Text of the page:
On the fourth visit, you’re planning the fifth while working out on the television-equipped Precor treadmills at the open-air gym which overlooks the heated lap pool and vineyards planted with a variety of cabernet clones on different root stocks. There are new wines to taste because with each visit, you appreciate, and understand, more. Almost a local, you use the Silverado Trail to avoid traffic on Highway 29, each “For Sale” sign issuing a clarion call.

Now, contemplate the difference between vacationing in the Napa Valley and owning a home there. It’s an outsider/insider thing, the attitudinal difference between passing through and belonging, between packing your favorite sweater and having it waiting for you, between racing to a new restaurant in Yountville and knowing the seasonal flavor cycle of milkshakes at Taylor’s Automatic Refresher, a St. Helena drive-in with a wine list and micro-brews on tap. It is the difference between trying to relax and relaxed … until you think of running a second home and relaxation as a concept recedes as visions of maintenance – gutter cleaning, plumbing problems on a Saturday night, the roof in wind and rain – emerge.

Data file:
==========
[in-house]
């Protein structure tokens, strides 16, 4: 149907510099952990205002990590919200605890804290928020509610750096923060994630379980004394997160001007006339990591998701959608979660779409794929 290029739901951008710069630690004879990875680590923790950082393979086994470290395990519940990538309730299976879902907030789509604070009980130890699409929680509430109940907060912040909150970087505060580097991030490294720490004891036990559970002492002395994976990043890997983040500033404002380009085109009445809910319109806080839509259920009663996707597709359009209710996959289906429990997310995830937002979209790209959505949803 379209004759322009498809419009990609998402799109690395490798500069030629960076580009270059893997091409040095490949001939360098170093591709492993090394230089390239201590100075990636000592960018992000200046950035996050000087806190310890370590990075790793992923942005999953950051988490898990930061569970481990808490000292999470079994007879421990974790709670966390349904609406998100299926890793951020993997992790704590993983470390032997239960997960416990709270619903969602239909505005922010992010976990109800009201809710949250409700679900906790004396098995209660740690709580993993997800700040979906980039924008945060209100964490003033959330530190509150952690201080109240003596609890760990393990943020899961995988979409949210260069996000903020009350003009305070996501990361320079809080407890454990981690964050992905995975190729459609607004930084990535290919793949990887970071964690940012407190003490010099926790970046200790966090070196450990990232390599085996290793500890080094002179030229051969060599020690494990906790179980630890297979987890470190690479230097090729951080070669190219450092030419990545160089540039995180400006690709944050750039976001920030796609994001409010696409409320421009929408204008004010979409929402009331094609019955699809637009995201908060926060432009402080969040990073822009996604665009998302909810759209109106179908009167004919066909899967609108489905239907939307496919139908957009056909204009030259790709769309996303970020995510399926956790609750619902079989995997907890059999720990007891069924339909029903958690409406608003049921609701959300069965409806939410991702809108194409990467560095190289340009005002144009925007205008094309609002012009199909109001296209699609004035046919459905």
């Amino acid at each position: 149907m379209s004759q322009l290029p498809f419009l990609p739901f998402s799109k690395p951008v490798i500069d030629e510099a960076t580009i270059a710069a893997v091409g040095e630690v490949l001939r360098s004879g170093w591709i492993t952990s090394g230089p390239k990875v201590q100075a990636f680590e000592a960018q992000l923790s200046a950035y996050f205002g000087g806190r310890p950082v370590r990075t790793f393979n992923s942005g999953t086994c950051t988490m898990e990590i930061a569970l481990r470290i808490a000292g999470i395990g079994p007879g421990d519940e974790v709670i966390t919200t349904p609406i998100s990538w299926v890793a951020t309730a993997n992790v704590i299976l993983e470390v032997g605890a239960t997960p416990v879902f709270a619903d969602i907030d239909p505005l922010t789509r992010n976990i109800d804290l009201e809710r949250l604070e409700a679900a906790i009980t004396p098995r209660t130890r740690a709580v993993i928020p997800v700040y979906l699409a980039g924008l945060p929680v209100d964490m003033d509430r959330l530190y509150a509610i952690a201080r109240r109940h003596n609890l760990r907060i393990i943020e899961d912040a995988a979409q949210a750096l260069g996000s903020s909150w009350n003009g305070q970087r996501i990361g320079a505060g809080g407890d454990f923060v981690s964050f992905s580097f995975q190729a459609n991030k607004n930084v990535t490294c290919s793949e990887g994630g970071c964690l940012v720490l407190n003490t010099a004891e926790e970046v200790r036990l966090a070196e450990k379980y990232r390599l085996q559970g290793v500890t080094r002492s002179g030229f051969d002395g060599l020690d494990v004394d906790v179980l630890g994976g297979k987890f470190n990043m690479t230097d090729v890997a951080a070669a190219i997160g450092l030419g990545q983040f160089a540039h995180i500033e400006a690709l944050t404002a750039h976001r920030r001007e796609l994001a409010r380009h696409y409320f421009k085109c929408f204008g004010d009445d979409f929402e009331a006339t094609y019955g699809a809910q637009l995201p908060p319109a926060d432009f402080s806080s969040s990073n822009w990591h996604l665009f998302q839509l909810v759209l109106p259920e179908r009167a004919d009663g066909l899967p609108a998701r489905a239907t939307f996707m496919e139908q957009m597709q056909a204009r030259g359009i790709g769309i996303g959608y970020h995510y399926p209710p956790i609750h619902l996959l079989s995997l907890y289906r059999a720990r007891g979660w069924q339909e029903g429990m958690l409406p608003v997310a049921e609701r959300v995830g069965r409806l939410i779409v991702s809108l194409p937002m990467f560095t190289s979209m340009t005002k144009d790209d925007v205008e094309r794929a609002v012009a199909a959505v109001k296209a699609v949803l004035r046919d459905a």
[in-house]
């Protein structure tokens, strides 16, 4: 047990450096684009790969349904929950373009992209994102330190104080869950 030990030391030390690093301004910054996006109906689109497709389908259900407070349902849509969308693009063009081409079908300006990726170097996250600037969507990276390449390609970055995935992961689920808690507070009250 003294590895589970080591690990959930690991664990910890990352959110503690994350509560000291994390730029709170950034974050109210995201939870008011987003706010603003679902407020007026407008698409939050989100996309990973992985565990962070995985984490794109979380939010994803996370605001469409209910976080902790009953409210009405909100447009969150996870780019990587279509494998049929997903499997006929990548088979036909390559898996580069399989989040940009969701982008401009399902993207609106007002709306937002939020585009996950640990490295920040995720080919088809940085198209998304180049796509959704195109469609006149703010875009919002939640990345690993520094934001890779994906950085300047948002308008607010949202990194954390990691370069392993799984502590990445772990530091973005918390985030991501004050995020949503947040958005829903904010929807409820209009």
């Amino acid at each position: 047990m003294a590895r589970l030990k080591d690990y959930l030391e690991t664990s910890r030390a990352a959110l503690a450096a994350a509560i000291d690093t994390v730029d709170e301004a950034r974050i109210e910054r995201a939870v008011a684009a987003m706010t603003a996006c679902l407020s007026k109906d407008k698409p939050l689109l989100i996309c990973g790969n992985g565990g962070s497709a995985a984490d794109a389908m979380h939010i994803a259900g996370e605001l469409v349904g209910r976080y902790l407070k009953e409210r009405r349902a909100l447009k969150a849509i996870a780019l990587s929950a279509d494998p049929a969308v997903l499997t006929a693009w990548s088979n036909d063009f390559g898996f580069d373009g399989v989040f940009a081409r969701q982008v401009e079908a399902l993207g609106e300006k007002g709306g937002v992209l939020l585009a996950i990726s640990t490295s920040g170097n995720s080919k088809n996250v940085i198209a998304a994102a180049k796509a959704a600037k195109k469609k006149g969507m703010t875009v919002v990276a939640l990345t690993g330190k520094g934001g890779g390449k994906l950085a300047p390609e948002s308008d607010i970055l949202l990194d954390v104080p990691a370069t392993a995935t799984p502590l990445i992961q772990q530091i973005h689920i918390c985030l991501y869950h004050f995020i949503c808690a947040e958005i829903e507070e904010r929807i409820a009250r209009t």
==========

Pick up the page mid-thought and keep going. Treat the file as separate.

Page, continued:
Stephanie Douglas, a Californian, married into a Virginia family with the caveat that a home in Napa, possibly her favorite place on the planet, happen sooner rather than later. She heard about Calistoga Ranch a year before it opened. At that time, she had already looked at the luxury homes in Napa Valley. As a traveler accustomed to five and six star accommodations, she found the few homes available to be lacking, even as prices skyrocketed driven by scarcity and proximity to the San Francisco Bay Area. Douglas knew prospects for future development were dim given Napa’s stringent land use regulations. Indeed, Calistoga Ranch occupies what was the last undeveloped parcel, a onetime private campground in the coveted watershed district.